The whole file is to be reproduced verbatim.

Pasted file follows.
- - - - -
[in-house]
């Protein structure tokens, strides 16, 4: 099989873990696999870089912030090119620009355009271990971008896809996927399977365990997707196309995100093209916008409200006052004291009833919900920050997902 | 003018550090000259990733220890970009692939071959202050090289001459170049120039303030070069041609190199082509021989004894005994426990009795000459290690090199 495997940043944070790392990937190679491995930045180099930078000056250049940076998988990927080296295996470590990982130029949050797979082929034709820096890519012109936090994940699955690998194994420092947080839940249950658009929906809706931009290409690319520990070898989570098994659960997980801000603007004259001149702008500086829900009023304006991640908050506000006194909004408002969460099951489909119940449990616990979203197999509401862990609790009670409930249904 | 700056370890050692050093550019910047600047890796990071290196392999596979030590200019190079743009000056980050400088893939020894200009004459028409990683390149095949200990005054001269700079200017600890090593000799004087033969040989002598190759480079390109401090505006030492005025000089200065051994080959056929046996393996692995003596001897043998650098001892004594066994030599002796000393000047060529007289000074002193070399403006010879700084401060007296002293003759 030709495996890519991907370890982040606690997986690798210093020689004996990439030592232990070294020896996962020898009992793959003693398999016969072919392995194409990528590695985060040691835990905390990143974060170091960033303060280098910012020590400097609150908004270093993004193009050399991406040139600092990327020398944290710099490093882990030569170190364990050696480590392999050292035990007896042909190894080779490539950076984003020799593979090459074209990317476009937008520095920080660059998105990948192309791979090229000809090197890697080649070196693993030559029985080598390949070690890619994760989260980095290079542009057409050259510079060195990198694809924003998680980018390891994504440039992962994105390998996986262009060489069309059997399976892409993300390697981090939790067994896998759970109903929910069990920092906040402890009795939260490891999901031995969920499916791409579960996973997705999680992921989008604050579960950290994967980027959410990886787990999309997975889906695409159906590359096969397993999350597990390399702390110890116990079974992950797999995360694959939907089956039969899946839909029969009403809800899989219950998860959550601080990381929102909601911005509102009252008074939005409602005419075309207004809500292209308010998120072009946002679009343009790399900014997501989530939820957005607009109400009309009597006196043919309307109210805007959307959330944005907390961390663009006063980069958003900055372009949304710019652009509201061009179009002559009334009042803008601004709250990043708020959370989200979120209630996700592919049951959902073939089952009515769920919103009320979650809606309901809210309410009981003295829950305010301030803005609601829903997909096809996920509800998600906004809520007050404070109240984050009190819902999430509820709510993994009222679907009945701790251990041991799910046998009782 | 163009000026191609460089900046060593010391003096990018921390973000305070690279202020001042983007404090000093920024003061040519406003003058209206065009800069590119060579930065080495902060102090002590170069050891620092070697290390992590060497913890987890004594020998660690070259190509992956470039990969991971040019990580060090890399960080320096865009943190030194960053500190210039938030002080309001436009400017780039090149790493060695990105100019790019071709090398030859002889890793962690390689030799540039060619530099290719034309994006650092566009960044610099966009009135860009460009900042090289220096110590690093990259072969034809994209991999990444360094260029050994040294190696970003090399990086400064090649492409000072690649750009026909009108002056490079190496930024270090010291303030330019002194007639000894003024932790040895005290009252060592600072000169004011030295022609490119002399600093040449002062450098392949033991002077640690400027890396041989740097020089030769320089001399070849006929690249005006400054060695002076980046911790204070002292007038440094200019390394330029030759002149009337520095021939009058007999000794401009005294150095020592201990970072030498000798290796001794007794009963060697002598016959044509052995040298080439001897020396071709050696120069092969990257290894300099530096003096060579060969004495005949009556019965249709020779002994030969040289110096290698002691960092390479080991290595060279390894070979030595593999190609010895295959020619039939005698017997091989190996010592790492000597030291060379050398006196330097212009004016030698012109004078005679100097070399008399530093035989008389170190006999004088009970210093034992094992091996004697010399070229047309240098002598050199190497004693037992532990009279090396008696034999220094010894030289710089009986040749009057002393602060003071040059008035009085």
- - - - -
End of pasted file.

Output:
[in-house]
């Protein structure tokens, strides 16, 4: 099989873990696999870089912030090119620009355009271990971008896809996927399977365990997707196309995100093209916008409200006052004291009833919900920050997902 | 003018550090000259990733220890970009692939071959202050090289001459170049120039303030070069041609190199082509021989004894005994426990009795000459290690090199 495997940043944070790392990937190679491995930045180099930078000056250049940076998988990927080296295996470590990982130029949050797979082929034709820096890519012109936090994940699955690998194994420092947080839940249950658009929906809706931009290409690319520990070898989570098994659960997980801000603007004259001149702008500086829900009023304006991640908050506000006194909004408002969460099951489909119940449990616990979203197999509401862990609790009670409930249904 | 700056370890050692050093550019910047600047890796990071290196392999596979030590200019190079743009000056980050400088893939020894200009004459028409990683390149095949200990005054001269700079200017600890090593000799004087033969040989002598190759480079390109401090505006030492005025000089200065051994080959056929046996393996692995003596001897043998650098001892004594066994030599002796000393000047060529007289000074002193070399403006010879700084401060007296002293003759 030709495996890519991907370890982040606690997986690798210093020689004996990439030592232990070294020896996962020898009992793959003693398999016969072919392995194409990528590695985060040691835990905390990143974060170091960033303060280098910012020590400097609150908004270093993004193009050399991406040139600092990327020398944290710099490093882990030569170190364990050696480590392999050292035990007896042909190894080779490539950076984003020799593979090459074209990317476009937008520095920080660059998105990948192309791979090229000809090197890697080649070196693993030559029985080598390949070690890619994760989260980095290079542009057409050259510079060195990198694809924003998680980018390891994504440039992962994105390998996986262009060489069309059997399976892409993300390697981090939790067994896998759970109903929910069990920092906040402890009795939260490891999901031995969920499916791409579960996973997705999680992921989008604050579960950290994967980027959410990886787990999309997975889906695409159906590359096969397993999350597990390399702390110890116990079974992950797999995360694959939907089956039969899946839909029969009403809800899989219950998860959550601080990381929102909601911005509102009252008074939005409602005419075309207004809500292209308010998120072009946002679009343009790399900014997501989530939820957005607009109400009309009597006196043919309307109210805007959307959330944005907390961390663009006063980069958003900055372009949304710019652009509201061009179009002559009334009042803008601004709250990043708020959370989200979120209630996700592919049951959902073939089952009515769920919103009320979650809606309901809210309410009981003295829950305010301030803005609601829903997909096809996920509800998600906004809520007050404070109240984050009190819902999430509820709510993994009222679907009945701790251990041991799910046998009782 | 163009000026191609460089900046060593010391003096990018921390973000305070690279202020001042983007404090000093920024003061040519406003003058209206065009800069590119060579930065080495902060102090002590170069050891620092070697290390992590060497913890987890004594020998660690070259190509992956470039990969991971040019990580060090890399960080320096865009943190030194960053500190210039938030002080309001436009400017780039090149790493060695990105100019790019071709090398030859002889890793962690390689030799540039060619530099290719034309994006650092566009960044610099966009009135860009460009900042090289220096110590690093990259072969034809994209991999990444360094260029050994040294190696970003090399990086400064090649492409000072690649750009026909009108002056490079190496930024270090010291303030330019002194007639000894003024932790040895005290009252060592600072000169004011030295022609490119002399600093040449002062450098392949033991002077640690400027890396041989740097020089030769320089001399070849006929690249005006400054060695002076980046911790204070002292007038440094200019390394330029030759002149009337520095021939009058007999000794401009005294150095020592201990970072030498000798290796001794007794009963060697002598016959044509052995040298080439001897020396071709050696120069092969990257290894300099530096003096060579060969004495005949009556019965249709020779002994030969040289110096290698002691960092390479080991290595060279390894070979030595593999190609010895295959020619039939005698017997091989190996010592790492000597030291060379050398006196330097212009004016030698012109004078005679100097070399008399530093035989008389170190006999004088009970210093034992094992091996004697010399070229047309240098002598050199190497004693037992532990009279090396008696034999220094010894030289710089009986040749009057002393602060003071040059008035009085």